THE ECONOMY; Two page critical summary.



                        Conventional economic principles are in light type.

                        Alternative principles are indented in bold type.


  Produce what makes most profit.

       Produce what is most needed.

Let free markets determine what is to be produced and what industries are to be developed.

Free markets will produce for and distribute to richer people, because this is more profitable.  A satisfactory economy must be under sufficient social control or regulation to make sure that the most important things are done.  This does not mean there can be no place for markets or privately owned firms.  Nor does it mean control by the state; most of the important decisions in the new local economies should be made by town assemblies.

The rich become richer, but the claim is that wealth will in time Òtrickle downÓ to eventually enrich all -- just generate more wealth and in time everyone will benefit.

Inequality increases and not much trickles down.  Even if it did, the process is a grossly inefficient way to improve the conditions for the poor majority; they would be far better served if allowed to apply existing productive capacity to producing to meet their own needs, not producing what will maximise profits for the few who own most of the capital.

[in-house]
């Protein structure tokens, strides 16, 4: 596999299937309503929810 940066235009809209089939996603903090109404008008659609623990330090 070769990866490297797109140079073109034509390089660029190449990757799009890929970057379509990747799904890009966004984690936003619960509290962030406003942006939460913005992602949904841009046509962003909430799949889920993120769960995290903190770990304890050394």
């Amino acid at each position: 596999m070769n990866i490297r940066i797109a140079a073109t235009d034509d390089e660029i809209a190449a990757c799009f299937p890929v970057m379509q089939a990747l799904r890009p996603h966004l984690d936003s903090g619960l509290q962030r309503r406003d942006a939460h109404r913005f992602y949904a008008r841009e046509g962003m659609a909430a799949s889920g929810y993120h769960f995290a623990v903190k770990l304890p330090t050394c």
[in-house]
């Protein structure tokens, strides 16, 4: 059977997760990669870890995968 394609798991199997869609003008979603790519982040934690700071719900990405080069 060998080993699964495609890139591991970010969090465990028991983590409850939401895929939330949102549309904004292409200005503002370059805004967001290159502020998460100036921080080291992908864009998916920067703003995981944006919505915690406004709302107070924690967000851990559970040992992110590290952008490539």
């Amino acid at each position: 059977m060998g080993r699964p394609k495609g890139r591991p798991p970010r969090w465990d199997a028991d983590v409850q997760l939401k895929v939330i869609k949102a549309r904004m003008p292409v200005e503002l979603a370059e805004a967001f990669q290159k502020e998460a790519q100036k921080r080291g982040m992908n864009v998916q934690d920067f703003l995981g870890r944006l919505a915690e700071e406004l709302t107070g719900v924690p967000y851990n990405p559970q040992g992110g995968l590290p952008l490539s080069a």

Allow a very few to own most of the capital. (Half the world's capital, shares, factories and mines is now probably owned by about 1% of the worldÕs people.)

 Make sure society as a whole owns or controls at least the major productive capacities, such as the big steel works, railway networks, and banks.  Many of these should be public property, run for the benefit of all, not run to maximise profits.  This could set difficult problems of efficiency and government, but these should be tacked via very open and participatory local procedures (not state bureaucracies.)

Only take money costs and benefits into account; ignore social and environmental costs.  Define efficiency only in terms of maximising profits in relation to monetary costs, and take this as the major concern.

Monetary costs and benefits are a minor concern.  Focusing on them alone enables many real and important costs to be ignored, such as noise, stress an environmental damage.  In a sensible society questions of justice, morality, and social and ecological welfare would be the main considerations, and would override what is most dollar-profitable.  Conventional economies are appallingly inefficient in meeting the needs of people, the environment or society. 

The more business turnover, sales, production, exports, investment, consumption and growth of GDP the better.  The more GDP, the more wealth is being created and the higher living standards are.

The evidence is that the more the GDP rises in rich countries the lower the quality of life becomes, and the more ecological damage is caused.  To increase GDP is not to increase "wealth"; it is just to increase sales, business turnover, resource depletion, and social and ecological damage.